This weekend thousands of people will take to the streets of Notting Hill in West London to celebrate Carnival.
Amidst the colour, music, food and celebration the Metropolitan Police will be deploying hundreds of officers to ensure everyone has a safe, friendly and crime free time.
But it won't just be Bobbies on the Beat monitoring people's behaviour. The police will be using cameras to scan the faces of people in the crowds in order to weed out known troublemakers.
These cameras aren't just regular CCTV, they are armed with automatic facial recognition software.
Facial recognition sounds fairly benign. Right now you are probably visualising a policeman watching 100's of television screens showing CCTV images looking out for known criminals lingering in the crowd. Well, that might have been the case in the past, but with this technology the process is automated by an intelligent computer programme.
By creating a biometric algorithm of a person's face, this information can be fed into the facial recognition system enabling the cameras to scan multiple faces at a time, only alerting the officer when a match has been made. The system, we are told, does not save the faces which do not match, so those of us who are innocent by-passers have nothing to worry about.
What a good idea you may think. In an era of heightened security who doesn't want a system which automatically picks bad people out of crowds, preventing them from doing harm. Right?
Except the promises that only known criminals or people on terror watch lists are being sought out aren't quite as they seem
The Home Office are currently investing millions of pounds in the building of a two-pronged facial recognition approach to policing.
One is the system being used at Notting Hill: a live scan of faces run against a watch list of known criminals.
The other is the creation of a system used to identify people from still images taken from CCTV, for example by comparing them against custody images held by the force. Both systems are currently being used outside of the law. There has been no public debate about the use of facial biometric recognition software, no debate in Parliament, and no proposed legislation.
This is particularly worrying when you consider that back in 2012 the High Court ruled that the retention of custody images of innocent people is unlawful.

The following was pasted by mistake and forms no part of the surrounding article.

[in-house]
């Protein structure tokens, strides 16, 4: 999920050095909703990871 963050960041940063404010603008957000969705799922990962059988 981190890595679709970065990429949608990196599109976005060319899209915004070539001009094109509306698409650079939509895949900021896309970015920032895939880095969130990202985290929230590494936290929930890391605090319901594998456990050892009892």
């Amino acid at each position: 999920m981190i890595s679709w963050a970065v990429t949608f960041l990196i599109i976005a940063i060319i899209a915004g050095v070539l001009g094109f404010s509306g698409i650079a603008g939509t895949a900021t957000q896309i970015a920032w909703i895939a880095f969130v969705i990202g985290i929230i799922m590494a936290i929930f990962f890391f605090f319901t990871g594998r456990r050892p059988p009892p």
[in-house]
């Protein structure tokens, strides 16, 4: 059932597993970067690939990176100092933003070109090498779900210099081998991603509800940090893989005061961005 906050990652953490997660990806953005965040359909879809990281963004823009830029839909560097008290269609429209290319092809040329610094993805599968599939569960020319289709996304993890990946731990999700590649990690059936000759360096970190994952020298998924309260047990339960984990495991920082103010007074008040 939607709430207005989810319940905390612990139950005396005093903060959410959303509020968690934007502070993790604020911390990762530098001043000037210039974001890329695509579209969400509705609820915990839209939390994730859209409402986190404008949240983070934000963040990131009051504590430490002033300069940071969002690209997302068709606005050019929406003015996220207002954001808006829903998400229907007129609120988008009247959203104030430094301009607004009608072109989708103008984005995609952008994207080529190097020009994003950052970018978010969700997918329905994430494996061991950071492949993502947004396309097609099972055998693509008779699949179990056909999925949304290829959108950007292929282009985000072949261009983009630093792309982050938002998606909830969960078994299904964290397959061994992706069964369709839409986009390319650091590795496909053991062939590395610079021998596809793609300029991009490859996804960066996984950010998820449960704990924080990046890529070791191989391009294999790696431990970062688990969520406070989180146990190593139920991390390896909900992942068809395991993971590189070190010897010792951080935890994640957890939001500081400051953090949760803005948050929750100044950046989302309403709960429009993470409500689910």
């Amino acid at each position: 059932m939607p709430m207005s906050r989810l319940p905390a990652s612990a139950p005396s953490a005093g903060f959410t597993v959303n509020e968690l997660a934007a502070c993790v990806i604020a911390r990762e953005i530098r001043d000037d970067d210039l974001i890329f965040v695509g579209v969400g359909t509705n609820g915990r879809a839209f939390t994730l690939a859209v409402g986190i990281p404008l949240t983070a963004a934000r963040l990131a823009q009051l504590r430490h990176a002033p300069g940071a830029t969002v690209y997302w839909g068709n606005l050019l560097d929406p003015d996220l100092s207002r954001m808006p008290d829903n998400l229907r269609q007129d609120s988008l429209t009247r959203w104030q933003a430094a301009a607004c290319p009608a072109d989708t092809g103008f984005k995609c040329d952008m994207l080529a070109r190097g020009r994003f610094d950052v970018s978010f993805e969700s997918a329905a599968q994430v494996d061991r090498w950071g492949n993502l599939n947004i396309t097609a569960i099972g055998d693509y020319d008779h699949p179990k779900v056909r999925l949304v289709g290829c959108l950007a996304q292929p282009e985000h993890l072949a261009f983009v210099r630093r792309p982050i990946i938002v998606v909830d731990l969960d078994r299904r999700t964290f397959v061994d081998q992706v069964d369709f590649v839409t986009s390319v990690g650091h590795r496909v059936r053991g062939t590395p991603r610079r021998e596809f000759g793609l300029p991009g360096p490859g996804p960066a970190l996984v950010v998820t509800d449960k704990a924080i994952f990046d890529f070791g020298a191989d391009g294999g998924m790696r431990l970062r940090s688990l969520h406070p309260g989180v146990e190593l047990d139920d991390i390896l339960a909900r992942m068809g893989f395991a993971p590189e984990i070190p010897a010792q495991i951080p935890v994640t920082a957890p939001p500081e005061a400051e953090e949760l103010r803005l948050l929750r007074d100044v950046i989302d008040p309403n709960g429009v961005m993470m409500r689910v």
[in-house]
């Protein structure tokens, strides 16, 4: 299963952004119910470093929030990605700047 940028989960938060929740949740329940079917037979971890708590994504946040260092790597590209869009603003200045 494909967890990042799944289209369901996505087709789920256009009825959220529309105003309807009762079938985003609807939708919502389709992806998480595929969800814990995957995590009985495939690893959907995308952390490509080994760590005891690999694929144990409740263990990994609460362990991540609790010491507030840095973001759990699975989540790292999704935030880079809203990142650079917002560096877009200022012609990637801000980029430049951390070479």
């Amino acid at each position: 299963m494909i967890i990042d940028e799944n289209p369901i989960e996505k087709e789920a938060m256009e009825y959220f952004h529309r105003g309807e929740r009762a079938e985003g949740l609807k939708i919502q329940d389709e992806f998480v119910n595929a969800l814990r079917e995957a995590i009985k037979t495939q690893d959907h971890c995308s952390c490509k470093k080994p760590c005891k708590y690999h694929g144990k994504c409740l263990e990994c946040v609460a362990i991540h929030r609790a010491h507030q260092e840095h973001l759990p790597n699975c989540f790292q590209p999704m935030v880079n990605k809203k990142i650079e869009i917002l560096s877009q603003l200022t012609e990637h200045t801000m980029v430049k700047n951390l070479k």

The Judges insisted the Government quickly address the problem, but it took the Home Office almost five years to publish their review, and when it finally arrived at the start of this year, the response changed nothing.
So, the retention of custody images continues - despite the fact that being taken into custody does not make a person guilty of a crime. Not only are these images retained but increasingly police forces are turning them into facial biometrics, mostly without the person's knowledge.
The number of images and biometrics being held are far from small. Sky News revealed earlier this week that 20 million images are now sat on the Police National Database, over 16 million of which have been made into biometrics.
According to the former Biometrics Commissioner Alastair MacGregor QC in his annual review 2013/2014, "hundreds of thousands" of these images are of innocent people.
This is profoundly worrying. A facial biometric is as unique to a person as their fingerprint or DNA biometrics. Picking a person out of a crowd using fingerprints is pretty tricky, but doing it using a facial biometric is far easier.
Because biometrics are so sensitive to a person's human rights and personal privacy the law was changed back in 2012 so that an innocent person's DNA and fingerprints must be automatically deleted by the police. That law does not currently apply to custody images. The Home Office have said they don't want that to change.
The Home Office believe that a person's facial image is "generally less intrusive" than fingerprints and DNA because "people's faces are on public display all of the time".
Furthermore they say Police IT systems are not "generally designed to automatically weed, review or destroy images, or to differentiate between convicted and un-convicted individuals" and it would be too costly to get the police to upgrade their systems.
Too costly? But the Home Office are currently offering £5 million pounds in contracts to companies who can help them build facial biometric recognition systems. Why that money isn't being spent on protecting the innocent is far from clear.
That question is one of many Big Brother Watch would like to see answered by the Home Secretary.
We are so concerned by the lack of protection for innocent people's custody images that we have launched the FaceOff campaign calling for:
An end to the retention of innocent people's custody images.
An end to the creation of innocent people's facial biometrics.
The Government's yet to be published Biometric Strategy to legislate for custody images and facial biometrics to be given the same protections as fingerprints and DNA.
If you want to offer your support visit www.bigbrotherwatch.org.uk/all-campaigns/face-off/ and sign the petition, write to your MP and share the campaign on social media.
Big Brother Watch are committed to keeping people safe. Those who are innocent should not be subject to surveillance techniques; those who have done nothing wrong should absolutely have nothing to fear.
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